Stephen K Gbollie’s story could be anybody’s in Liberia: He believes he contracted Ebola by holding a contaminated phone that belonged to a friend with the disease. Following public health guidelines, Stephen isolated himself and was transported to an Ebola Treatment Unit (ETU) in Monrovia. He recovered, but his ordeal didn’t end there. As a survivor, Stephen faced stigma and rejection until he returned to his home in Kakata.
Now, his experience stands as a lesson for others on how to prevent the pain he endured as an Ebola victim and survivor.
Stephen’s account is one of five stories of Ebola survivors included in Bridges of Hope (BOH), a community toolkit the Health Communication Capacity Collaborative (HC3) adapted to engage communities in Ebola education and to discuss other health risks.
In BOH discussions, general Community Health Volunteers (gCHVs) encourage participants to put themselves in the shoes of the Ebola survivors to gain insight into their fear, stigma and sense of isolation. Their stories also help audiences understand how Ebola is transmitted and how it can be prevented. Survivors who are immune to Ebola also demonstrate the valuable role they can play caring for the sick in their communities.
“I feel good because my story gives an example,” Stephen says. “It can help somebody who may have Ebola to get tested, receive care and protect my family that I did.”
The Ebola adaptation of the BOH toolkit came together quickly. Under enormous pressure to respond quickly to the Ebola outbreak, HC3 and its partners faced a treacherous moving target. SMS polls, surveys, community discussions and other techniques provided a real-time picture of communication needs as the disease spread. But even as they responded to the crisis as it unfolded, the staff had to anticipate and prepare for future communication interventions to help the health system rebuild and to prevent another outbreak. Through rapid pre-testing, focus groups, consultations with health workers, illustrators, Ebola survivors and others, the team retooled BOH — originally created for community-level or workplace HIV prevention activities in South Africa.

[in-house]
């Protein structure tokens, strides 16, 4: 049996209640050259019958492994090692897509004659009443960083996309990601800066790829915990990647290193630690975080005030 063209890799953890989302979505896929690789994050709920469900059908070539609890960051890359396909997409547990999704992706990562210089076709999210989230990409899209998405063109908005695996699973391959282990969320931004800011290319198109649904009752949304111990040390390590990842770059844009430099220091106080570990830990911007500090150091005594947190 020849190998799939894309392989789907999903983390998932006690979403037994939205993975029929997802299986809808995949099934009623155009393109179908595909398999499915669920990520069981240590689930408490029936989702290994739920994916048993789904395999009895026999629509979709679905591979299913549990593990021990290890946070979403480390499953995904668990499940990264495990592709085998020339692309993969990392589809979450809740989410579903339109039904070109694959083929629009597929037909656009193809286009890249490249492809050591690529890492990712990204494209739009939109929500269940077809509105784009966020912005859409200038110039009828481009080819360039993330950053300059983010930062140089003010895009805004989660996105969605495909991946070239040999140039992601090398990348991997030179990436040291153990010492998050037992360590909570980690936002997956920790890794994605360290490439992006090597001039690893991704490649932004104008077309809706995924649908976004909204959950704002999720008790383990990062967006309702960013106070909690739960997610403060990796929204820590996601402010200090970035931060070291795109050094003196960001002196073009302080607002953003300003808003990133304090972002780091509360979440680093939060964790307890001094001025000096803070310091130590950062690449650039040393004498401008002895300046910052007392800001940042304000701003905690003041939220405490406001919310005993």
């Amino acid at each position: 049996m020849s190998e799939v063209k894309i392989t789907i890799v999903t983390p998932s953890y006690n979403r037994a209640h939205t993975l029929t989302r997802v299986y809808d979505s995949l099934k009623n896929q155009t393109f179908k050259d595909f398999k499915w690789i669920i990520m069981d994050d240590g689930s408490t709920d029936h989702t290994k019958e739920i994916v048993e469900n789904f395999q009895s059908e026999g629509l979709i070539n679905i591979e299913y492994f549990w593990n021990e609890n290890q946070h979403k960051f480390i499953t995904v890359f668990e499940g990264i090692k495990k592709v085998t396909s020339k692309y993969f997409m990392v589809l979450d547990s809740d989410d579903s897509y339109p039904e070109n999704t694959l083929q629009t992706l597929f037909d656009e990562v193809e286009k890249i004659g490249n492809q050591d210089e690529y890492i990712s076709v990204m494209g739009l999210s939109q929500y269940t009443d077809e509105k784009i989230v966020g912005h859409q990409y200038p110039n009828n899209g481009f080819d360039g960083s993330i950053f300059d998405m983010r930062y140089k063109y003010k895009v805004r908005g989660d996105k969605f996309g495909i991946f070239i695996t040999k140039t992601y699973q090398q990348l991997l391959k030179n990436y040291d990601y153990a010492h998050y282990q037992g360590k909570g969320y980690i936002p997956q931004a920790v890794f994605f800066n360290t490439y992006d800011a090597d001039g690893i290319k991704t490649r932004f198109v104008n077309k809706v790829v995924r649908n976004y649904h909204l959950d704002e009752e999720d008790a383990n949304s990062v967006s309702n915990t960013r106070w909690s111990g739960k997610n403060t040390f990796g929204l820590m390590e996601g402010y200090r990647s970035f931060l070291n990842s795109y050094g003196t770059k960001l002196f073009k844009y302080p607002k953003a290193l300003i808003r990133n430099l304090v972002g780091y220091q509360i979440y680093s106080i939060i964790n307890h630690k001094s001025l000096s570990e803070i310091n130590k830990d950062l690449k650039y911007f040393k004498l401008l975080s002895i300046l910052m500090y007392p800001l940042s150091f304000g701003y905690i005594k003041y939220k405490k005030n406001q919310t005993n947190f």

The sense of urgency surrounding Ebola “forced us to think about our work in a whole new way,” says Elizabeth Serlemitsos, HC3’s Ebola program director in Liberia. “We had to deliver something really fast yet we still had to consult all the relevant partners,” she says. The same pieces had to fall into place, but in a highly compressed timeline; HC3 accomplished in six weeks what “normally takes six months or even longer.”
As HC3 raced to get in front of the Ebola outbreak, it was important not to cut corners. Pretesting the BOH training package, for instance, can’t be skipped, according to Serlemitsos. During the pre-testing process, pre-test participants looked at an image intended by BOH designers to be a treasure chest, a symbol of goals and dreams. Instead, these reviewers interpreted the image as a coffin, which is obviously something very different — especially in the context of Ebola. “We didn’t see that until somebody pointed it out,” Serlemitsos says. “That will forever be in my set of examples of why pre-testing is absolutely necessary.”
As Ebola began to ebb in early January, HC3 revised the toolkit to address health threats such as malaria, unintended pregnancy, safe motherhood and other concerns overlooked in the heat of the epidemic. Once the materials were approved, assembled and printed, master trainers carried the toolkits into the field where they initiated training. Ultimately, more than 1,200 gCHVs and facility level staff will lead BOH activities in nine out of 15 counties.
BOH participants learn how Stephen, a father of four, protected his family and community by isolating himself, getting tested at an ETU and abstaining from sex for at least three months after recovery. His experience “highlighted key issues and his story was compelling,” says Katie Frank, Senior Communication Advisor for HC3’s Ebola Program.
A vaccinator at a clinic in Liberia’s Margibi County, Stephen also oversees cGHVs from his district as they conduct BOH activities. “Now that Ebola is gone, everybody is free to go about their normal activities, but not forgetting those preventive measures to avoid the reoccurrence of this virus.”